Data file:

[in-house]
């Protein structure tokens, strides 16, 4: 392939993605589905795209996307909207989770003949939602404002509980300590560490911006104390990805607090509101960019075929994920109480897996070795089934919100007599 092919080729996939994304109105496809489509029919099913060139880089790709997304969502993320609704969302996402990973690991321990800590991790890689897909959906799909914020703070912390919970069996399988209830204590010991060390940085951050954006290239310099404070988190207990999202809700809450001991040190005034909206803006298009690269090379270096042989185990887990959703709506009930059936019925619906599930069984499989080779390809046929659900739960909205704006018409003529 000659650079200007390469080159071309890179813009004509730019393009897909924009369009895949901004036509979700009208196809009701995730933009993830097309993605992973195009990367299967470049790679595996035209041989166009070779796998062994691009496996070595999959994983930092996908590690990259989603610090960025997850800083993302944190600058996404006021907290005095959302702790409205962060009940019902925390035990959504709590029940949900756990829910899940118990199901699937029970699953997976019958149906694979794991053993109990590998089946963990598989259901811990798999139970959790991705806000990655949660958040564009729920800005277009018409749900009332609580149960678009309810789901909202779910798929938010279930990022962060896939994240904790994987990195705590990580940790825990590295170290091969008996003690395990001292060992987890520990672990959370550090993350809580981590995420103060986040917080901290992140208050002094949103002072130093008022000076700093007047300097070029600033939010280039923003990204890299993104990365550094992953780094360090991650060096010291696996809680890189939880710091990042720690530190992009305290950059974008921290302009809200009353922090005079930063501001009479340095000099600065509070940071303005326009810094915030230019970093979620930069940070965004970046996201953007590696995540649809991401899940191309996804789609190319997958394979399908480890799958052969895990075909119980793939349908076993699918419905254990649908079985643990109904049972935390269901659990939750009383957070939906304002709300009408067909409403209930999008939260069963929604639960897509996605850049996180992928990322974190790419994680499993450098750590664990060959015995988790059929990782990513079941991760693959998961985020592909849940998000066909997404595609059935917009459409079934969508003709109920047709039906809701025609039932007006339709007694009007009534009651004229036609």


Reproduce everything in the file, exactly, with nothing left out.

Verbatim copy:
[in-house]
């Protein structure tokens, strides 16, 4: 392939993605589905795209996307909207989770003949939602404002509980300590560490911006104390990805607090509101960019075929994920109480897996070795089934919100007599 092919080729996939994304109105496809489509029919099913060139880089790709997304969502993320609704969302996402990973690991321990800590991790890689897909959906799909914020703070912390919970069996399988209830204590010991060390940085951050954006290239310099404070988190207990999202809700809450001991040190005034909206803006298009690269090379270096042989185990887990959703709506009930059936019925619906599930069984499989080779390809046929659900739960909205704006018409003529 000659650079200007390469080159071309890179813009004509730019393009897909924009369009895949901004036509979700009208196809009701995730933009993830097309993605992973195009990367299967470049790679595996035209041989166009070779796998062994691009496996070595999959994983930092996908590690990259989603610090960025997850800083993302944190600058996404006021907290005095959302702790409205962060009940019902925390035990959504709590029940949900756990829910899940118990199901699937029970699953997976019958149906694979794991053993109990590998089946963990598989259901811990798999139970959790991705806000990655949660958040564009729920800005277009018409749900009332609580149960678009309810789901909202779910798929938010279930990022962060896939994240904790994987990195705590990580940790825990590295170290091969008996003690395990001292060992987890520990672990959370550090993350809580981590995420103060986040917080901290992140208050002094949103002072130093008022000076700093007047300097070029600033939010280039923003990204890299993104990365550094992953780094360090991650060096010291696996809680890189939880710091990042720690530190992009305290950059974008921290302009809200009353922090005079930063501001009479340095000099600065509070940071303005326009810094915030230019970093979620930069940070965004970046996201953007590696995540649809991401899940191309996804789609190319997958394979399908480890799958052969895990075909119980793939349908076993699918419905254990649908079985643990109904049972935390269901659990939750009383957070939906304002709300009408067909409403209930999008939260069963929604639960897509996605850049996180992928990322974190790419994680499993450098750590664990060959015995988790059929990782990513079941991760693959998961985020592909849940998000066909997404595609059935917009459409079934969508003709109920047709039906809701025609039932007006339709007694009007009534009651004229036609």